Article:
Indeed.. Thanks to Marc Thiessen, a fellow at the American Enterprise Institute (AEI) for that spot-on op/ed. These 11th hour unsubstantiated allegations against Adm Jackson are alarming to be sure. IF any of them are true, he should pull himself out of the running. BUT, if they are all just bs, then he should stick to his guns and go through the confirmation process with his head held high. He has received the highest recommendations from THREE presidents (i.e. George W. Bush, Obama, and now Trump) of both political parties. So, if these last minute allegations were true, then why weren’t they brought up years and years ago? Lots of questions… Regardless, Marc’s overall point is well taken. We need a soldier or sailor “flag officer” (i.e. general or admiral) with combat medic experience in charge of the VA; not another bureaucrat politically-appointed manager. That’s all the VA has had for over a decade, and they’ve all been disasters.
A pair of Department of Veterans Affairs officials who defrauded the VA for $400,000 will not face any criminal charges, despite an inspector general’s request that they both face a criminal investigation. In an inspector general report made public in September, Diana Rubens and Kimberly Graves were both accused of manipulating a VA program meant to ease the strain of moving agency employees between cities. The watchdog referred the matter to the Department of Justice for a criminal inquiry. But prosecutors in the U.S. attorney’s office for the District of Columbia ruled against pursuing charges late last week, the Houston Chronicle reported Tuesday, effectively eliminating any possibility that the two officials will face consequences for their actions. The VA declined to fire Rubens and Graves in November. Although the agency planned instead to demote the embattled officials, a paperwork mistake spared the two from even that minimal punishment. Members of the House Veterans Affairs Committee are keeping tabs on the situation, an aide said. However, the VA has not offered Congress any updates on the case other than a statement confirming the disciplinary process had restarted after the botched initial attempt to demote Rubens and Graves.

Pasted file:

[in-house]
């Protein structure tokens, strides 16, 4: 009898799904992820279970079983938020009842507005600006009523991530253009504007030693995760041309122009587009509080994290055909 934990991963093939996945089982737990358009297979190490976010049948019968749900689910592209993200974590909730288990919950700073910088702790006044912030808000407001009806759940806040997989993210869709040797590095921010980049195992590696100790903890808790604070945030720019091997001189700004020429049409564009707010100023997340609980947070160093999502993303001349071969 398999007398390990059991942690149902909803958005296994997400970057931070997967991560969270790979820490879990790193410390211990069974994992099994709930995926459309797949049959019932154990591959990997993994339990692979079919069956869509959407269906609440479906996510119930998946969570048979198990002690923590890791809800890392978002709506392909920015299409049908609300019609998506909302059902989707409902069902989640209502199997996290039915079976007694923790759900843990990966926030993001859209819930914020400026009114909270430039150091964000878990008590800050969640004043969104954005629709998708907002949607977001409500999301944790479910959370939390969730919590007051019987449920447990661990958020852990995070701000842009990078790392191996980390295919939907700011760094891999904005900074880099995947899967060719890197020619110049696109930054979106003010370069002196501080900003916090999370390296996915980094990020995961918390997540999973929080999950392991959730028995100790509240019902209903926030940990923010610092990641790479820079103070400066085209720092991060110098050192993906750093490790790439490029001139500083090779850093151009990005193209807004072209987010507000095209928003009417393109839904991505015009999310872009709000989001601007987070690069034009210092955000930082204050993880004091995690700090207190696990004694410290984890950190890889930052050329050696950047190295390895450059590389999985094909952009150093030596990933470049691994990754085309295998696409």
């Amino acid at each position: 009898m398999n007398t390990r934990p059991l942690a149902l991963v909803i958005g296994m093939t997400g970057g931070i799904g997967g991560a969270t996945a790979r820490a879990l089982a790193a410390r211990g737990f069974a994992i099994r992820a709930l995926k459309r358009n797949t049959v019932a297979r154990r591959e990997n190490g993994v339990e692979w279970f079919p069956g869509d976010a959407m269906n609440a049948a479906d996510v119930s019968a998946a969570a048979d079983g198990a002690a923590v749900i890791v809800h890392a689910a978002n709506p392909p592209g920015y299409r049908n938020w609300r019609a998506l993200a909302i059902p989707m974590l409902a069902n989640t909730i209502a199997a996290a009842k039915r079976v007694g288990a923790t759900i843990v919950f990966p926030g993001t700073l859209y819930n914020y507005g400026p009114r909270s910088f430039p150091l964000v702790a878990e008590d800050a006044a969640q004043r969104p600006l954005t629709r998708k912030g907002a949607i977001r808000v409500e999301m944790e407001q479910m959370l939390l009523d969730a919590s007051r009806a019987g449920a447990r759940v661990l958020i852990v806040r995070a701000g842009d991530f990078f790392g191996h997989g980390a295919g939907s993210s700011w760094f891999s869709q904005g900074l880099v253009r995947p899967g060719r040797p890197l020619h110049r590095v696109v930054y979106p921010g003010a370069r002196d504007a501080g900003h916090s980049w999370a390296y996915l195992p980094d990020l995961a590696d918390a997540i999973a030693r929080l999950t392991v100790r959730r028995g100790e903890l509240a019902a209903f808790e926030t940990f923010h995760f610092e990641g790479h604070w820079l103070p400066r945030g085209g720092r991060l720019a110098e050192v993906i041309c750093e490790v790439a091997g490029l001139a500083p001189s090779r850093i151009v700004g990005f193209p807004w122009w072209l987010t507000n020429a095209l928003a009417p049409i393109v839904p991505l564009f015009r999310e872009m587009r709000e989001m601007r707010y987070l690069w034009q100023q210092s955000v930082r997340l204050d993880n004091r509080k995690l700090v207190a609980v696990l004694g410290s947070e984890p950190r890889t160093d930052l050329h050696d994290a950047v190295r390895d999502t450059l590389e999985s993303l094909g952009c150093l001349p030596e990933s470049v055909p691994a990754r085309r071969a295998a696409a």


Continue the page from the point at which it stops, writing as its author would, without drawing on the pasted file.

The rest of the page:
Wow… More of the same from this corrupt Obama Administration. If this were the private sector these two would have been fired on the spot, and probably charged criminally. But, noooo.. Same thing with the out-of-control EPA which screwed up at the Gold King mine, dumping MILLIONS of gallons of toxins into a Colorado river, turning it orange. Just fathom if some private citizen or company did that, they’d already be in jail and heavily fined. But, those EPA officials responsible haven’t received so much as a letter of reprimand. It’s typical federal government waste, fraud, and abuse of our hard-earned tax dollars. And the liberal media and Democrats still don’t understand why Americans are fed up with their wasteful, bureaucratic, and corrupt federal government which they promote as good and effective. Unreal..